• Notifications feel a little cramped

Like all Fitbits, you get a handful of tracking staples. This is a device you can turn to for counting daily steps and pushing out vibrating nudges when you haven’t been moving enough.

It automatically monitors sleep, generating sleep scores and breaking down sleep stages to better understand the quality of your slumber. However, with the Charge 5, Fitbit is bringing in some notable health features that debuted on its Sense health-centric smartwatch: it wants to help users keep an eye on their stress levels.

Let’s start with the basics, though. In terms of sensors, there’s a pretty standard three-axis accelerometer to track movement and enable sleep monitoring. Built-in GPS and GLONASS help to accurately map and track outdoor exercise, plus there’s an optical heart rate monitor on board to continuously monitor heart rate and measure effort levels during exercise. 

Fitbit Charge 5 exercise

Red and infrared sensors enable SpO2 monitoring during sleep, and there’s a device skin temperature sensor, too, matching what’s available on the Charge 4.

Where the Charge 5 makes improvements over the Charge 4 is with the inclusion of an ECG sensor, bringing in its EDA Scan app, which also features on its Sense watch. This means you have the ability to closely monitor how your body is responding to stress. While the EDA Scan app is available to use, Fitbit hasn’t enabled the ECG sensor just yet, which can be used to help detect signs associated with the heart condition atrial fibrillation.

Fitbit Charge 5 exercise

In terms of those tracking basics, we found that daily step counts were about 500-1,000 steps off a Garmin fitness tracker. You can view stats on supported watch faces, of which you can find more inside the companion Fitbit app. You can also swipe up from that main watch screen to get a version of the Today screen used on Fitbit’s smartwatches. That’s where you can view figures for heart rate, distance covered, latest sleep data and more.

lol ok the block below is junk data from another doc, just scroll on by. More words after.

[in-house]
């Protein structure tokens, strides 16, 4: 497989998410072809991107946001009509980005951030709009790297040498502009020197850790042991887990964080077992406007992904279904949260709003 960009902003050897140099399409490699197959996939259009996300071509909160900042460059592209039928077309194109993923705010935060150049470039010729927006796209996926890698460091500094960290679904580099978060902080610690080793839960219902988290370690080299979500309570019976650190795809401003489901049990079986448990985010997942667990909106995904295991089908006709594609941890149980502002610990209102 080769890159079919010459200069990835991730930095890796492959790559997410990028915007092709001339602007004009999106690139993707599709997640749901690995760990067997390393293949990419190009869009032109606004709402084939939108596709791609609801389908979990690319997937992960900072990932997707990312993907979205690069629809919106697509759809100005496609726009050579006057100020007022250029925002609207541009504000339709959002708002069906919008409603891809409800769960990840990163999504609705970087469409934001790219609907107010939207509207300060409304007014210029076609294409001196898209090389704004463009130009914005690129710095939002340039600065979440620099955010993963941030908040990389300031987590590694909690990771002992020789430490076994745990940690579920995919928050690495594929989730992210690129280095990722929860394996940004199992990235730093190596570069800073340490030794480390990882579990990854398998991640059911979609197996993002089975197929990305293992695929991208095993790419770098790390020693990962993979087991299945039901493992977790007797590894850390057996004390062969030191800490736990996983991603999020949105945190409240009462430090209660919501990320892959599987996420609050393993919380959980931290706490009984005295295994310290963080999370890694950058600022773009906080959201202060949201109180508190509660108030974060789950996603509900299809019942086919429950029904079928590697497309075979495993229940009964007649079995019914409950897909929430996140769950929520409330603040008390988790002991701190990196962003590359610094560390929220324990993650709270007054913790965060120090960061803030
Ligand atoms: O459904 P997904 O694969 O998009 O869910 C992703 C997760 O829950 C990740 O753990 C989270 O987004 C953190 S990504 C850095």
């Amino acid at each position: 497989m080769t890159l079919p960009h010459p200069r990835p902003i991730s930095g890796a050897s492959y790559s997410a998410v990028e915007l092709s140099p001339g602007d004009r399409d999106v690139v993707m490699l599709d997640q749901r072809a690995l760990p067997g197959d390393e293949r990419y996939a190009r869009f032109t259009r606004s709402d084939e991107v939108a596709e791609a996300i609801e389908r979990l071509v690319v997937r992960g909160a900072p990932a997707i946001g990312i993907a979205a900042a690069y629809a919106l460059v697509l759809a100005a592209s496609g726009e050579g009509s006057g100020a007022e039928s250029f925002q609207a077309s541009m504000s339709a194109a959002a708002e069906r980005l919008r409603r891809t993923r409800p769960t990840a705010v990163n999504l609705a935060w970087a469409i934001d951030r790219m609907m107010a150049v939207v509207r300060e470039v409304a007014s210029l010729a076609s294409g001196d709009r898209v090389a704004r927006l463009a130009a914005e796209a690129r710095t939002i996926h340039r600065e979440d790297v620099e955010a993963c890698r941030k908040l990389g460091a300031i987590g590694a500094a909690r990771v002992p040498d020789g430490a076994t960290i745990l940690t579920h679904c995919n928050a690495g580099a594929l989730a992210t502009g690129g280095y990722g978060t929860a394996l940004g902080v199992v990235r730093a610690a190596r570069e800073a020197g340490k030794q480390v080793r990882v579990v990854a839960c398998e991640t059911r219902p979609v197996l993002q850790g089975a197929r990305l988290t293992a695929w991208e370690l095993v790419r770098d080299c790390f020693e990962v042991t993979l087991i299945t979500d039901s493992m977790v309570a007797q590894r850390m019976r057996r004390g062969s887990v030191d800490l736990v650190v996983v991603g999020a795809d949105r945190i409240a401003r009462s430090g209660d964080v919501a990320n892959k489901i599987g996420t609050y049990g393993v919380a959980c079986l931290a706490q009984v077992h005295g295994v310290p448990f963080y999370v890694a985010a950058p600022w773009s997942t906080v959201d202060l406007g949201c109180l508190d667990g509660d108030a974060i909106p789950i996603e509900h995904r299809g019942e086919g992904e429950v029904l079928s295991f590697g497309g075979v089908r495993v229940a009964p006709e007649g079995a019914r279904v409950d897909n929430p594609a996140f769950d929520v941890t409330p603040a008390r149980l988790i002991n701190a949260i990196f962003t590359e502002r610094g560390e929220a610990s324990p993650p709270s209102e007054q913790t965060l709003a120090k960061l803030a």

When it’s time to go to bed, first and foremost, the Charge 5 stays put on your wrist; it doesn’t feel like a nuisance to wear to track sleep. I found the data for sleep duration generally pretty reliable and the sleep scores were useful, too. You can view advanced sleep analytics here, including sleeping heart rate, but you’ll need to be signed up to Fitbit’s Premium subscription service to see those added insights.

If information regarding your resting heart rate, and what that data denotes about your current state of fitness, is a priority for you, then you’ll be happy to learn the Charge 5 performs well on this front too. I wore it alongside the Garmin Enduro sports watch, which I’ve come to rely on for reliable continuous heart rate monitoring, and on most occasions the real-time data and resting data from the two devices generally matched up for me.

It was largely a good story on the exercise front, too, where data concurred or was 1-2BPM off maximum heart rate and average heart rate readings delivered by a Garmin HRM-Pro chest strap monitor. 

Sticking to all things exercise-related, the Fitbit still offers 20 exercise modes including running (indoors and outdoors), cycling and interval workouts, plus you can find more modes in the Fitbit app. Built-in GPS was a headline addition on the Charge 4, and the feature makes it onto the Charge 5, although it doesn’t feel as if there have been huge improvements on the accuracy front. I still found that it took a while to lock onto a GPS signal, and distance tracking generally came up short against a Garmin running watch. 

Fitbit Charge 5 EDA scan

Alongside existing features such as Active Zone Minutes, seeing your cardio fitness level and viewing workout intensity maps for outdoor workouts, Fitbit is introducing